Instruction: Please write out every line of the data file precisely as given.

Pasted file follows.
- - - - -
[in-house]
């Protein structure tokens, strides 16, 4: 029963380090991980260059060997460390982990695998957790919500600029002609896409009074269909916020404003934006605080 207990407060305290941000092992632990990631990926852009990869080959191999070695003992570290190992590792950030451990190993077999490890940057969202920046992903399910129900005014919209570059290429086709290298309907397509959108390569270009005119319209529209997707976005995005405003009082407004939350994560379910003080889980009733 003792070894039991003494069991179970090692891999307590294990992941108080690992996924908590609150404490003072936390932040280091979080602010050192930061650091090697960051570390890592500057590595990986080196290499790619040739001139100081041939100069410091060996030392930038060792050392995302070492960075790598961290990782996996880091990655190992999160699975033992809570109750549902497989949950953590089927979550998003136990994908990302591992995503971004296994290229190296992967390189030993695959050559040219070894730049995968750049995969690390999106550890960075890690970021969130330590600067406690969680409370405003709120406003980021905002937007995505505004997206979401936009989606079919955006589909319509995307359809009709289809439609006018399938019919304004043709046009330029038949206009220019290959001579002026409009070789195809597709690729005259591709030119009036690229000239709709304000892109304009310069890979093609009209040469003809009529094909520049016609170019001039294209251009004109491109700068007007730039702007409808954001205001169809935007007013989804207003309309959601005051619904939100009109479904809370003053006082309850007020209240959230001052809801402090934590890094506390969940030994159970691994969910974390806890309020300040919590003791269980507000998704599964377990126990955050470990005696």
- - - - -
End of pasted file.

[in-house]
């Protein structure tokens, strides 16, 4: 029963380090991980260059060997460390982990695998957790919500600029002609896409009074269909916020404003934006605080 207990407060305290941000092992632990990631990926852009990869080959191999070695003992570290190992590792950030451990190993077999490890940057969202920046992903399910129900005014919209570059290429086709290298309907397509959108390569270009005119319209529209997707976005995005405003009082407004939350994560379910003080889980009733 003792070894039991003494069991179970090692891999307590294990992941108080690992996924908590609150404490003072936390932040280091979080602010050192930061650091090697960051570390890592500057590595990986080196290499790619040739001139100081041939100069410091060996030392930038060792050392995302070492960075790598961290990782996996880091990655190992999160699975033992809570109750549902497989949950953590089927979550998003136990994908990302591992995503971004296994290229190296992967390189030993695959050559040219070894730049995968750049995969690390999106550890960075890690970021969130330590600067406690969680409370405003709120406003980021905002937007995505505004997206979401936009989606079919955006589909319509995307359809009709289809439609006018399938019919304004043709046009330029038949206009220019290959001579002026409009070789195809597709690729005259591709030119009036690229000239709709304000892109304009310069890979093609009209040469003809009529094909520049016609170019001039294209251009004109491109700068007007730039702007409808954001205001169809935007007013989804207003309309959601005051619904939100009109479904809370003053006082309850007020209240959230001052809801402090934590890094506390969940030994159970691994969910974390806890309020300040919590003791269980507000998704599964377990126990955050470990005696």